The drip, drip, drip of dystopia: The Handmaid’s Tale, temporal boundaries, and affective investment


Critical dystopian narratives provide a captivating examination into bleak, futuristic societies, while simultaneously encouraging their audiences to draw comparisons between the fictional dystopian world and the societies in which the audiences live. This essay engages with viewers of the Hulu adaptation of Margaret Atwood’s The Handmaid’s Tale to investigate the relationship between feminist dystopian fiction and affect. We posit that negative emotions drive viewer engagement with the text. Reactions of anxiety, fear, and anger ground participants’ reading of the series, and encourage them to critically interrogate the contemporary political environment through the lens of The Handmaid’s Tale’s Gilead. While feminist dystopian works are products of a particular political time and space, the ambiguous features of critical feminist dystopias are at once reflections of the specific cultural milieu in which they were originally conceptualized, as well as meditations on societal constructions that come before and after the production of those texts. Ultimately, we argue that feminist dystopian narratives are at once affective and analytical. These texts both necessitate critical engagement of women’s lives and transcend temporal boundaries to engage with the anxiety, fear, and anger of marginalized groups as a felt permanent condition.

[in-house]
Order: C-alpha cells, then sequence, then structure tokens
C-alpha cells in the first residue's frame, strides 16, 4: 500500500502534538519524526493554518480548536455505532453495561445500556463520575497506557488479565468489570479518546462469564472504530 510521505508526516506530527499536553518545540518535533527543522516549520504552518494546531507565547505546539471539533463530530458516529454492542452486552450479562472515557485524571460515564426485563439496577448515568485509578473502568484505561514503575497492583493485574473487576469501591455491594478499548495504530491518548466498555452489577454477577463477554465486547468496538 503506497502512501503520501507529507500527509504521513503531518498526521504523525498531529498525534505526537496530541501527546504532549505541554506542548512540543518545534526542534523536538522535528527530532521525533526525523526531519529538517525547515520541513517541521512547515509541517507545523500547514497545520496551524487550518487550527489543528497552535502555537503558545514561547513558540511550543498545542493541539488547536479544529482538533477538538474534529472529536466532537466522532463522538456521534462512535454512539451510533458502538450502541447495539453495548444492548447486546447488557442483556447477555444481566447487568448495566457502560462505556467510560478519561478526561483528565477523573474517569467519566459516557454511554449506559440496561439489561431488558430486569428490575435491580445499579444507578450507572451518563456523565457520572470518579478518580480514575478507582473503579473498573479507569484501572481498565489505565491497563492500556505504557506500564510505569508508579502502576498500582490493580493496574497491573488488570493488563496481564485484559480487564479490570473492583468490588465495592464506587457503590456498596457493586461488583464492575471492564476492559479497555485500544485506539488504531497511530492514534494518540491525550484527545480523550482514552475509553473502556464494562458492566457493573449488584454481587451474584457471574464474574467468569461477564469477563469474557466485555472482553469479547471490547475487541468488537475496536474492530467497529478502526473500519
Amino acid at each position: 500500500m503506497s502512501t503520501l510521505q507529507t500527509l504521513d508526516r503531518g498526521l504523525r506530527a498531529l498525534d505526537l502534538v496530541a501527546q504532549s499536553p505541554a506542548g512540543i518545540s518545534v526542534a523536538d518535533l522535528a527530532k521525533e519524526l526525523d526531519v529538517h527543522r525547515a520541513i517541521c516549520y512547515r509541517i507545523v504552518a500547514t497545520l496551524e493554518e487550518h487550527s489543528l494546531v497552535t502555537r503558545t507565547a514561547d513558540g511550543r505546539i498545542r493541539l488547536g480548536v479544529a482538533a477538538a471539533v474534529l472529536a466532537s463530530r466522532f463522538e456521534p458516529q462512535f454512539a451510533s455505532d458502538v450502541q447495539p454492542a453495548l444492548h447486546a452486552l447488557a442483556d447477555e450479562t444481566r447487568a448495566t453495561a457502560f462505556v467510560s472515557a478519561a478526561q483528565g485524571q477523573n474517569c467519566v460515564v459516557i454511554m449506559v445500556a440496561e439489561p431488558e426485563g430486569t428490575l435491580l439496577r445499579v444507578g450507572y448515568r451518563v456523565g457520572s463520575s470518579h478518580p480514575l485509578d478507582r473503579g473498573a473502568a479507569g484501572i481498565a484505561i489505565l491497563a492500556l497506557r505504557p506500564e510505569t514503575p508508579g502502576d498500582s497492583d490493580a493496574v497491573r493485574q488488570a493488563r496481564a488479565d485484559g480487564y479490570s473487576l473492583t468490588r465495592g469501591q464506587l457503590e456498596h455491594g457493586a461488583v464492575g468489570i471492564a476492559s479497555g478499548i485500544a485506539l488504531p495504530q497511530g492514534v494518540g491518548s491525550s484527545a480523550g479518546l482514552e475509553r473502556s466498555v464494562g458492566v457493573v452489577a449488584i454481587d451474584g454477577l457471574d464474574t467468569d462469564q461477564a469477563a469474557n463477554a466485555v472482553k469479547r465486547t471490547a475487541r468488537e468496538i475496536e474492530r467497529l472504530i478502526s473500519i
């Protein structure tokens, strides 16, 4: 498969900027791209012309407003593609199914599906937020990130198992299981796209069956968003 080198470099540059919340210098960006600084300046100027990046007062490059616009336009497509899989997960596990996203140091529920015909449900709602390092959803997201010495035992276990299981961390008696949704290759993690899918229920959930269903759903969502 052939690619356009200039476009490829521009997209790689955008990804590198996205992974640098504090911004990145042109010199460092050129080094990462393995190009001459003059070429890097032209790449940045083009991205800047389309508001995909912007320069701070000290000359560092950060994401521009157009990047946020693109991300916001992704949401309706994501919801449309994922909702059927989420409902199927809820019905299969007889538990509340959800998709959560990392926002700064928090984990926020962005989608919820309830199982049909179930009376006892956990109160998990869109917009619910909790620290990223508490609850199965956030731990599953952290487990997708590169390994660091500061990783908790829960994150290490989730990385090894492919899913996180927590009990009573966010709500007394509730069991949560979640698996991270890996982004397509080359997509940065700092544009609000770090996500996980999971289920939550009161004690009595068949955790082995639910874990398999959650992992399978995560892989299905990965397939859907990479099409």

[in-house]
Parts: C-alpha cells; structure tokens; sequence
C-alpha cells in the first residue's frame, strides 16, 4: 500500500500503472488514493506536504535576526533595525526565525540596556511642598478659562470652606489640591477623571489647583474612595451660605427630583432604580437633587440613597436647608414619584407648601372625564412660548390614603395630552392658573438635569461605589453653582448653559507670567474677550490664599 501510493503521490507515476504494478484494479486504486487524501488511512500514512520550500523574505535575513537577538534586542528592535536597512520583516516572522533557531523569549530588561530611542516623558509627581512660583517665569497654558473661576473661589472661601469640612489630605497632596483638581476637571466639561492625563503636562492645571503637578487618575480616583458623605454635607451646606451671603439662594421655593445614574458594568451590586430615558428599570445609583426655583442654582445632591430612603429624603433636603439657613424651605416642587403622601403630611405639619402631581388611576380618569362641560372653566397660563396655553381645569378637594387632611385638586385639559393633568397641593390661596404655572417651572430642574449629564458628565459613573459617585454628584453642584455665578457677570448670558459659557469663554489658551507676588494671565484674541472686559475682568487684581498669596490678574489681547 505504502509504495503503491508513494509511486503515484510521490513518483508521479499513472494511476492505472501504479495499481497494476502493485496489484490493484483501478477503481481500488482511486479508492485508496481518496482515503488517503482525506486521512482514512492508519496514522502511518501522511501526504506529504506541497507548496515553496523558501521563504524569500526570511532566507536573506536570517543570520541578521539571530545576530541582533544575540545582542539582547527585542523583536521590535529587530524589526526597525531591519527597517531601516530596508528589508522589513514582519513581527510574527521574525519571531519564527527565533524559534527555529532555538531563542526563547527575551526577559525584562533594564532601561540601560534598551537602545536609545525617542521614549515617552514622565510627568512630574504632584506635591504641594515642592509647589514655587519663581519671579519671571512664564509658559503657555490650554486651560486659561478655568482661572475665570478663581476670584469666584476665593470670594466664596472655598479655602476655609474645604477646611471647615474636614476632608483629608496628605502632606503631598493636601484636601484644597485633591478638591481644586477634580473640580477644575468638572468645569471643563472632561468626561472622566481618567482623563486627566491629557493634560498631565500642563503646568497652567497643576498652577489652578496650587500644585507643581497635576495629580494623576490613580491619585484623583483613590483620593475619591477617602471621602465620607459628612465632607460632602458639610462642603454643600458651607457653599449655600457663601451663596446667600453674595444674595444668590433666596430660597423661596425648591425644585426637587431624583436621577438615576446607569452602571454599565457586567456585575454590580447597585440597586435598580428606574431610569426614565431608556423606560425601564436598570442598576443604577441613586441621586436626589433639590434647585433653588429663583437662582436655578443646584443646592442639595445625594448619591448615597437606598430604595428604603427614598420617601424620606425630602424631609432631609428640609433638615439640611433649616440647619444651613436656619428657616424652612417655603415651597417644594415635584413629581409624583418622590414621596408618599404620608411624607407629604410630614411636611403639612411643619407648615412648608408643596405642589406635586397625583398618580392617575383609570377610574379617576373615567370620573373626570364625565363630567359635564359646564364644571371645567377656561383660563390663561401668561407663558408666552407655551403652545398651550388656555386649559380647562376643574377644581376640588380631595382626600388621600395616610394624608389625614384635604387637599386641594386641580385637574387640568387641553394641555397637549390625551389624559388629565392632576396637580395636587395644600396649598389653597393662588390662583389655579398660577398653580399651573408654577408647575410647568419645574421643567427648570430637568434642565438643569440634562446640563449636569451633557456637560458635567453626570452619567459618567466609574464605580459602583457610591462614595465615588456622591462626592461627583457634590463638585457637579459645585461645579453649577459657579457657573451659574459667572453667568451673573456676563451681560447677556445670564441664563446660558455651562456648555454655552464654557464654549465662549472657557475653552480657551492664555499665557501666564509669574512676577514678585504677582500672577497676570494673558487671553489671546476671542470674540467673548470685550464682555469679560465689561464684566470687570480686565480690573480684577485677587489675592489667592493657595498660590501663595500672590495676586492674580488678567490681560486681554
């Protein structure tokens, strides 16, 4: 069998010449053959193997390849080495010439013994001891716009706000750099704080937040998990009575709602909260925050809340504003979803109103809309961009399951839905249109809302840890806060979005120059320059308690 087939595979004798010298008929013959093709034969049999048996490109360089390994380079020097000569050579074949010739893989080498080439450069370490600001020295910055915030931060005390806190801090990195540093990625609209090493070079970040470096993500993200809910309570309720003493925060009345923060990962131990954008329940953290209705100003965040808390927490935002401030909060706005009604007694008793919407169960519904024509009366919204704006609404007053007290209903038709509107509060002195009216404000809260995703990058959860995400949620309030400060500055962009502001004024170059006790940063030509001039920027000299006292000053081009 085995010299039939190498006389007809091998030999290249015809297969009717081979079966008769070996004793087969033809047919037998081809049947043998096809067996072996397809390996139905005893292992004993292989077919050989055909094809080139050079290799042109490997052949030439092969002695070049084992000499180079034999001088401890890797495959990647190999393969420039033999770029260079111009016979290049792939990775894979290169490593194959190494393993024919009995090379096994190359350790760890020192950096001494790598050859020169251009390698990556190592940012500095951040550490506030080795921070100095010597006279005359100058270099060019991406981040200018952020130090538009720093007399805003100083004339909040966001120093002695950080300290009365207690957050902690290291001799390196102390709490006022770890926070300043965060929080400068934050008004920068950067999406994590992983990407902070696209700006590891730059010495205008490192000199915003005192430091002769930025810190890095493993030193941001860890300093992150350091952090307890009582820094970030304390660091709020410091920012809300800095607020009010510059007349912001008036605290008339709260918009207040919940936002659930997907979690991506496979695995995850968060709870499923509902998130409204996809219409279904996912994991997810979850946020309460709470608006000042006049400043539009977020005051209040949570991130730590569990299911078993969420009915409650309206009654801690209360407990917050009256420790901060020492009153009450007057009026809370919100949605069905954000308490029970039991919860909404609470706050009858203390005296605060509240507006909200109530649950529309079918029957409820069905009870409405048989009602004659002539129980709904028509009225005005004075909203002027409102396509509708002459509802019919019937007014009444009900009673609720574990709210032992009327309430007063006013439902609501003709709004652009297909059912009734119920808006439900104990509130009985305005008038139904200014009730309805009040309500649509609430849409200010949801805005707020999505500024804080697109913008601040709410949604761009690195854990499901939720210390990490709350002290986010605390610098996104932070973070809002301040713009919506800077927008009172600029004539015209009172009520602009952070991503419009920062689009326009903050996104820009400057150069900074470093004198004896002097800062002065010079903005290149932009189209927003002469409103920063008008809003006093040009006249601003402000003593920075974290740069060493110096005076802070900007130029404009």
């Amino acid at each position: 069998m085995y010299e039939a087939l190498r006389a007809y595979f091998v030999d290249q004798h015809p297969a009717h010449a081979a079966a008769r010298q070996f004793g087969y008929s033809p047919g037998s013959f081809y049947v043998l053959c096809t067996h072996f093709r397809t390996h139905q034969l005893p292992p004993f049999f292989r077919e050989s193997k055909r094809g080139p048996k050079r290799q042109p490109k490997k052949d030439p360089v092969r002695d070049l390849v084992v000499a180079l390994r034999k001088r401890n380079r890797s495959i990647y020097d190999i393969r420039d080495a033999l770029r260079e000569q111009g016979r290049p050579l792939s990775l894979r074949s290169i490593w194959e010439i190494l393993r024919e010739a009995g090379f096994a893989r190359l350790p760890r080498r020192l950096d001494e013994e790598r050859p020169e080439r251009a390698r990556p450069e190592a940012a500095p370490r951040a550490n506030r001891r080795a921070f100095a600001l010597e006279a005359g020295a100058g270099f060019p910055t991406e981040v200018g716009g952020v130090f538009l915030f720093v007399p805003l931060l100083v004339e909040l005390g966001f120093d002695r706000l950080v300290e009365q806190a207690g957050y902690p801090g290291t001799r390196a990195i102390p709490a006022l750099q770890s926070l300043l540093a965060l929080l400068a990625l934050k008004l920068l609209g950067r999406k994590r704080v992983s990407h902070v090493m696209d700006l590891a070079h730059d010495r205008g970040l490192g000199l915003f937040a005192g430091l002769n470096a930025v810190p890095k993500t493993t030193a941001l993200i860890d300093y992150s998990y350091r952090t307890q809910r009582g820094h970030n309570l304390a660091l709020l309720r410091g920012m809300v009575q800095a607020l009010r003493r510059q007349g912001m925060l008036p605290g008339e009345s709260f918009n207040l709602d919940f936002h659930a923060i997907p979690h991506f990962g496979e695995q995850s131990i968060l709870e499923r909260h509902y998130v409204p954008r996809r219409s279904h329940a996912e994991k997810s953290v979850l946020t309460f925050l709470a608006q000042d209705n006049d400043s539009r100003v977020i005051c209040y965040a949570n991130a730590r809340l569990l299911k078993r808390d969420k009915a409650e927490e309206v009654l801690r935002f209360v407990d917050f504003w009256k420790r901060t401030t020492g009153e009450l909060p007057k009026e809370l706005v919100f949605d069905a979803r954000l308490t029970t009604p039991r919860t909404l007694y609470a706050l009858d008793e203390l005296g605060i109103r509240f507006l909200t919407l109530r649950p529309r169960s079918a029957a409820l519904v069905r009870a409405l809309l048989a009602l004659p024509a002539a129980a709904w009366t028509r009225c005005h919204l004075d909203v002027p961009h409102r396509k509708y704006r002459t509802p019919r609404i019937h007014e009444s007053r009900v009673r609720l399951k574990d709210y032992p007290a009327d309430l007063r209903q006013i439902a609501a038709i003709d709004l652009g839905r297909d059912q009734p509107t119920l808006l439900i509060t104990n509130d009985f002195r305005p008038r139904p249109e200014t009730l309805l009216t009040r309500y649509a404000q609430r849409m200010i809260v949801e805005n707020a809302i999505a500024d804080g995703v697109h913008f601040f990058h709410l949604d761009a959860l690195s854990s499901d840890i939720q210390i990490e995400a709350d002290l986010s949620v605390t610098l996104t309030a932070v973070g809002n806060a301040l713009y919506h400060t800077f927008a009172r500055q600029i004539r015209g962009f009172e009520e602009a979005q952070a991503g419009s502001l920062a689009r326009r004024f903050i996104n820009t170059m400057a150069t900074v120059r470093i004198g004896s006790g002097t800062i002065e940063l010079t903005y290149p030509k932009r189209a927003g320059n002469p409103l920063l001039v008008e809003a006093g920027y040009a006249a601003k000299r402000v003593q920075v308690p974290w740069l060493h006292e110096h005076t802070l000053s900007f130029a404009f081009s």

Media, Journalism, and Film

Document Type





affect, audience studies, dystopia, temporality, The Handmaid’s Tale

Publication Date


Journal Title

Feminist Media Studies